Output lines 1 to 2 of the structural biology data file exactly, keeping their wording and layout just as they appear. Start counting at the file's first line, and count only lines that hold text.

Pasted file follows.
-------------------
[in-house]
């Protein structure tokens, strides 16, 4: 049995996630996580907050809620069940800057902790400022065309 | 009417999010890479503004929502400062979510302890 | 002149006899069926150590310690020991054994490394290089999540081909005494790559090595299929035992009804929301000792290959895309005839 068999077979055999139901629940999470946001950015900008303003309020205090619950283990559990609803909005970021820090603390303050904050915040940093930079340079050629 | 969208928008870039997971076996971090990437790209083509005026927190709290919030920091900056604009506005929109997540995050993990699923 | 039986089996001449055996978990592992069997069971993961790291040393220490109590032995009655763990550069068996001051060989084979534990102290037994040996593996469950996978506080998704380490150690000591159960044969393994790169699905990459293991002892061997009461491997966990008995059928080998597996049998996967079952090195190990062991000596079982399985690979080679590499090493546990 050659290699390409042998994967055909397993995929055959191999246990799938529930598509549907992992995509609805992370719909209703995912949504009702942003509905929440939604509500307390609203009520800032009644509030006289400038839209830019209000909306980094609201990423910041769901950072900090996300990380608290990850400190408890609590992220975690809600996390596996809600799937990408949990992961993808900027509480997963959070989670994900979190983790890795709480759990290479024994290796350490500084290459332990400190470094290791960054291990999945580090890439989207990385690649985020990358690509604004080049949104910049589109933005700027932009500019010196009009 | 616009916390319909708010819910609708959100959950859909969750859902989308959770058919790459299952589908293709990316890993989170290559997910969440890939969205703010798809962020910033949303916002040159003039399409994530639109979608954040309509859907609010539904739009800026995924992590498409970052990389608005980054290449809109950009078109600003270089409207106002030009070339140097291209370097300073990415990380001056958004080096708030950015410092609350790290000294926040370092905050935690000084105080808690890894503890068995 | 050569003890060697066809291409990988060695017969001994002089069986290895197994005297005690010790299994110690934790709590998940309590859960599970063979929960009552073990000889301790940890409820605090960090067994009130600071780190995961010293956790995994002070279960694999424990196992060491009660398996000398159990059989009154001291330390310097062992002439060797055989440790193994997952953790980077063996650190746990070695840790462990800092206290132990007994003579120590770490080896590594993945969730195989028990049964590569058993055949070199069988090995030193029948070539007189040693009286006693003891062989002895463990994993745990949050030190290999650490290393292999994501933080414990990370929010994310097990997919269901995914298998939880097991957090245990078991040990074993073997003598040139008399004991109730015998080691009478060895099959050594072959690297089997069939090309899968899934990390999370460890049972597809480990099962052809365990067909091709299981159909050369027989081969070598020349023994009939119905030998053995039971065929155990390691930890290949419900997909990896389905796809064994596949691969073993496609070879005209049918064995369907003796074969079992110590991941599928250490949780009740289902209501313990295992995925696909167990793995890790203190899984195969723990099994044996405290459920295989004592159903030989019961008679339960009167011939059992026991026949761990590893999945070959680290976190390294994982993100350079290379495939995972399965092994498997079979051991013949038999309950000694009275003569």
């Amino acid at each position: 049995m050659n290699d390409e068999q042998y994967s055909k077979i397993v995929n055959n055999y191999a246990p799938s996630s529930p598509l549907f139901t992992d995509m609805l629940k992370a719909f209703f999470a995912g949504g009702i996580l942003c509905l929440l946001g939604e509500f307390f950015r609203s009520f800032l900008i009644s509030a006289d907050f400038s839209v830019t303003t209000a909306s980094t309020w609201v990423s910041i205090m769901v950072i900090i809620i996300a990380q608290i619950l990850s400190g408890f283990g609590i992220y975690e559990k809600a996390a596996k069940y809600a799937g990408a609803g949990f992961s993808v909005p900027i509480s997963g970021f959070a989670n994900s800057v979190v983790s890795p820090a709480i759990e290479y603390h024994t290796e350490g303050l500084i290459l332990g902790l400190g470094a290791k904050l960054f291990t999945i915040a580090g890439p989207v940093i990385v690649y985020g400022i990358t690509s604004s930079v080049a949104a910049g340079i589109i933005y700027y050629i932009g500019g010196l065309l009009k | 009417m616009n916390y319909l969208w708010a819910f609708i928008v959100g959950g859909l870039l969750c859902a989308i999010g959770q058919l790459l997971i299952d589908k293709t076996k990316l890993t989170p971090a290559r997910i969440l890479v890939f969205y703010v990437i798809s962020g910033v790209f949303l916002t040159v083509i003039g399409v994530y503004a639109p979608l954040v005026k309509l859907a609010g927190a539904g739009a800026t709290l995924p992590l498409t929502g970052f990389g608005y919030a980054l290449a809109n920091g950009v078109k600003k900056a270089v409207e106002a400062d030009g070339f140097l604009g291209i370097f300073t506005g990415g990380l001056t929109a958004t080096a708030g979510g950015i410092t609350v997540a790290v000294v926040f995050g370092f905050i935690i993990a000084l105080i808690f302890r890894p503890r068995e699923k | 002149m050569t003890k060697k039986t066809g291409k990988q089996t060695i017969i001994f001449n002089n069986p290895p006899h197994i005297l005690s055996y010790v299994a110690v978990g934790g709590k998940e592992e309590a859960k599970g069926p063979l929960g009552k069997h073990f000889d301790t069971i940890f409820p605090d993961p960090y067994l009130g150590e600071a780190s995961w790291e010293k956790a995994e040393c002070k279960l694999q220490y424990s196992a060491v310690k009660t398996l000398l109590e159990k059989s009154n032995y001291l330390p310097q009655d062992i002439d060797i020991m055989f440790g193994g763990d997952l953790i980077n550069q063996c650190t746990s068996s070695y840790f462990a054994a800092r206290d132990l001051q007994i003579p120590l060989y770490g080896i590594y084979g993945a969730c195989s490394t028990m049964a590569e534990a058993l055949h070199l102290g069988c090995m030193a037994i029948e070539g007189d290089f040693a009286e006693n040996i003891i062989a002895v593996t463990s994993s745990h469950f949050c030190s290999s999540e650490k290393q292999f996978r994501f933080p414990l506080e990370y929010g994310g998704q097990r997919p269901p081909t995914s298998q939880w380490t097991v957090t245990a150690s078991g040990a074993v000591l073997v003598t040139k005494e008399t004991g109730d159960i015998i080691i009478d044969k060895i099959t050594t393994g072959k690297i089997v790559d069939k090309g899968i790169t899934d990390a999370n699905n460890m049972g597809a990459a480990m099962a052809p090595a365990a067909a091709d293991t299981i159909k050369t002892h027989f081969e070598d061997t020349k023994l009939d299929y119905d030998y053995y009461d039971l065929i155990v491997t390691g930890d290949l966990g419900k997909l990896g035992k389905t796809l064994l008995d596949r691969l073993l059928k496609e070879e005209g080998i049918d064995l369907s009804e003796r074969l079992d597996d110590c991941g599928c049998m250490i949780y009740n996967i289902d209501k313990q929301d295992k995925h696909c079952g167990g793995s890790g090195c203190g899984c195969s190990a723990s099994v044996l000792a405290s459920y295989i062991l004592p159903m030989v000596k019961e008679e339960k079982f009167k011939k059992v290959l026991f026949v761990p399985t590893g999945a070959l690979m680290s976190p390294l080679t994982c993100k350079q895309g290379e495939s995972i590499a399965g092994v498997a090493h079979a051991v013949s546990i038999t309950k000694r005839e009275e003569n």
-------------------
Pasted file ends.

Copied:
[in-house]
């Protein structure tokens, strides 16, 4: 049995996630996580907050809620069940800057902790400022065309 | 009417999010890479503004929502400062979510302890 | 002149006899069926150590310690020991054994490394290089999540081909005494790559090595299929035992009804929301000792290959895309005839 068999077979055999139901629940999470946001950015900008303003309020205090619950283990559990609803909005970021820090603390303050904050915040940093930079340079050629 | 969208928008870039997971076996971090990437790209083509005026927190709290919030920091900056604009506005929109997540995050993990699923 | 039986089996001449055996978990592992069997069971993961790291040393220490109590032995009655763990550069068996001051060989084979534990102290037994040996593996469950996978506080998704380490150690000591159960044969393994790169699905990459293991002892061997009461491997966990008995059928080998597996049998996967079952090195190990062991000596079982399985690979080679590499090493546990 050659290699390409042998994967055909397993995929055959191999246990799938529930598509549907992992995509609805992370719909209703995912949504009702942003509905929440939604509500307390609203009520800032009644509030006289400038839209830019209000909306980094609201990423910041769901950072900090996300990380608290990850400190408890609590992220975690809600996390596996809600799937990408949990992961993808900027509480997963959070989670994900979190983790890795709480759990290479024994290796350490500084290459332990400190470094290791960054291990999945580090890439989207990385690649985020990358690509604004080049949104910049589109933005700027932009500019010196009009 | 616009916390319909708010819910609708959100959950859909969750859902989308959770058919790459299952589908293709990316890993989170290559997910969440890939969205703010798809962020910033949303916002040159003039399409994530639109979608954040309509859907609010539904739009800026995924992590498409970052990389608005980054290449809109950009078109600003270089409207106002030009070339140097291209370097300073990415990380001056958004080096708030950015410092609350790290000294926040370092905050935690000084105080808690890894503890068995 | 050569003890060697066809291409990988060695017969001994002089069986290895197994005297005690010790299994110690934790709590998940309590859960599970063979929960009552073990000889301790940890409820605090960090067994009130600071780190995961010293956790995994002070279960694999424990196992060491009660398996000398159990059989009154001291330390310097062992002439060797055989440790193994997952953790980077063996650190746990070695840790462990800092206290132990007994003579120590770490080896590594993945969730195989028990049964590569058993055949070199069988090995030193029948070539007189040693009286006693003891062989002895463990994993745990949050030190290999650490290393292999994501933080414990990370929010994310097990997919269901995914298998939880097991957090245990078991040990074993073997003598040139008399004991109730015998080691009478060895099959050594072959690297089997069939090309899968899934990390999370460890049972597809480990099962052809365990067909091709299981159909050369027989081969070598020349023994009939119905030998053995039971065929155990390691930890290949419900997909990896389905796809064994596949691969073993496609070879005209049918064995369907003796074969079992110590991941599928250490949780009740289902209501313990295992995925696909167990793995890790203190899984195969723990099994044996405290459920295989004592159903030989019961008679339960009167011939059992026991026949761990590893999945070959680290976190390294994982993100350079290379495939995972399965092994498997079979051991013949038999309950000694009275003569």